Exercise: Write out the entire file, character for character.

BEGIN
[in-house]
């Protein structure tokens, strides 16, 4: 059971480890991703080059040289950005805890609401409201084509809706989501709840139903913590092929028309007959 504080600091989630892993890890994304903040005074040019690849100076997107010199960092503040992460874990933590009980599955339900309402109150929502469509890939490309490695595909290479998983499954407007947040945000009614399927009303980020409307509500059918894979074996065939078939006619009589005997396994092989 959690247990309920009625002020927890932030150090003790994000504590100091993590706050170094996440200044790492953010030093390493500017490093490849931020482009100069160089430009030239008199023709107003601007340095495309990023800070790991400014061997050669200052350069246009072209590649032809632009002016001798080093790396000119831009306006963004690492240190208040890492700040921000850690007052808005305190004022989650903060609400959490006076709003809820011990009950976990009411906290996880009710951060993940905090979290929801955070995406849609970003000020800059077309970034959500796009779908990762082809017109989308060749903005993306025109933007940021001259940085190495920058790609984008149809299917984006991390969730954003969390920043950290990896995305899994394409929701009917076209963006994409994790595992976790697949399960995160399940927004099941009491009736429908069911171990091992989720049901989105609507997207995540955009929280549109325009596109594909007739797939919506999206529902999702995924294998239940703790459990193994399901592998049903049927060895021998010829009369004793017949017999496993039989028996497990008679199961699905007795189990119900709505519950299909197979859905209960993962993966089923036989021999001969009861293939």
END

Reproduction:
[in-house]
């Protein structure tokens, strides 16, 4: 059971480890991703080059040289950005805890609401409201084509809706989501709840139903913590092929028309007959 504080600091989630892993890890994304903040005074040019690849100076997107010199960092503040992460874990933590009980599955339900309402109150929502469509890939490309490695595909290479998983499954407007947040945000009614399927009303980020409307509500059918894979074996065939078939006619009589005997396994092989 959690247990309920009625002020927890932030150090003790994000504590100091993590706050170094996440200044790492953010030093390493500017490093490849931020482009100069160089430009030239008199023709107003601007340095495309990023800070790991400014061997050669200052350069246009072209590649032809632009002016001798080093790396000119831009306006963004690492240190208040890492700040921000850690007052808005305190004022989650903060609400959490006076709003809820011990009950976990009411906290996880009710951060993940905090979290929801955070995406849609970003000020800059077309970034959500796009779908990762082809017109989308060749903005993306025109933007940021001259940085190495920058790609984008149809299917984006991390969730954003969390920043950290990896995305899994394409929701009917076209963006994409994790595992976790697949399960995160399940927004099941009491009736429908069911171990091992989720049901989105609507997207995540955009929280549109325009596109594909007739797939919506999206529902999702995924294998239940703790459990193994399901592998049903049927060895021998010829009369004793017949017999496993039989028996497990008679199961699905007795189990119900709505519950299909197979859905209960993962993966089923036989021999001969009861293939």